Sunday Times says University city earmarked by DLUHC for ‘Silicon Valley’-style expansion

Cambridge council has said it has “not been consulted” on a reported plan by government to turbo boost growth in the University city which could see as many as 250,000 homes built by 2040.

The council issued a statement yesterday in response to a story in the Sunday Times which said the city’s existing local plan would be put “on steroids” in a bid to make Cambridge the “Silicon Valley of Europe”.


The City Council said it noted the “speculation”, but that “the city council has not been consulted on these ideas, which we note are described as being at the ‘concept’ stage.”

It added the council would expect to be “fully engaged” in any proposals and the decision-making regarding the future of our city.

The press report stated the plan has been drawn up by the Department for Levelling Up, Housing and Communities in recent months as part of a plan to put the housebuilding industry back on track following the government’s capitulation to anti-development pressure over planning before Christmas.

It said the “Cambridge 2040” plan could see between 200,000 and 250,000 new houses built in the area by that date, with large swathes of land also set aside for business parks, laboratories and science hubs to boost economic growth.

Current draft proposals for a Greater Cambridge Local Plan envisage just under 50,000 homes across Cambridge City and South Cambridgeshire up to 2041 – though it is not clear what geography the government’s 250,000-home figure covers.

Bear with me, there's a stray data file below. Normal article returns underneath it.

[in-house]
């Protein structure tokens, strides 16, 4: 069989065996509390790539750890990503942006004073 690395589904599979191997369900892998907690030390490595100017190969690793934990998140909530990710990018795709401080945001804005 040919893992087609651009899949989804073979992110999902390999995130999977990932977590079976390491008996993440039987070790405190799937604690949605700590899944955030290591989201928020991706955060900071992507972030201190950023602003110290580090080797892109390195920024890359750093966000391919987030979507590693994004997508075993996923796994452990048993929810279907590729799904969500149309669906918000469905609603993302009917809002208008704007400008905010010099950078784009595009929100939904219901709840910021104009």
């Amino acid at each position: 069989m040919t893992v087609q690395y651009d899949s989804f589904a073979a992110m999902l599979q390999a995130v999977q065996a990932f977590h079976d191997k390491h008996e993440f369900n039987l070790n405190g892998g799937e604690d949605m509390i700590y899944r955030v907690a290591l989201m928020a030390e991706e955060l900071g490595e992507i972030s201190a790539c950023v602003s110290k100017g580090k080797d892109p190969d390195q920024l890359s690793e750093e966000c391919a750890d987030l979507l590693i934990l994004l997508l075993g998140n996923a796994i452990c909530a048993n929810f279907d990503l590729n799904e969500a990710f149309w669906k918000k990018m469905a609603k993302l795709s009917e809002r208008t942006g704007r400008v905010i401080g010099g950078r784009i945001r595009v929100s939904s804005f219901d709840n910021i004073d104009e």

The report of the Cambridge 2040 plan comes despite Michael Gove having backed away from the delivery of the Oxford Cambridge Arc plan inherited from previous housing secretaries, given resistance from several local authorities along the route.

It also comes despite the Conservative-led coalition government having dropped Labour’s Stansted-Cambridge growth corridor plan when it came to power in 2010.

The Sunday Times said that a source said: “It is basically large-scale growth, taking the local plan and putting it on steroids. The idea is that Cambridge becomes the Silicon Valley of Europe.”

The paper also said Gove was considering setting up a national planning task force to go into failing town halls that aren’t making timely enough decisions.

A spokesperson for DLUHC did not deny the report, and issued the following statement: “We are determined to help more young families own a home of their own - and that means working with local communities to build more of the right homes in the right places.

“We know that development is only welcomed when new homes are beautiful and built alongside new GP surgeries, schools and transport links.

“Our reforms have democracy, environmental enhancement and new neighbourhoods at their heart and will help us reach our target of 1 million new homes this Parliament.”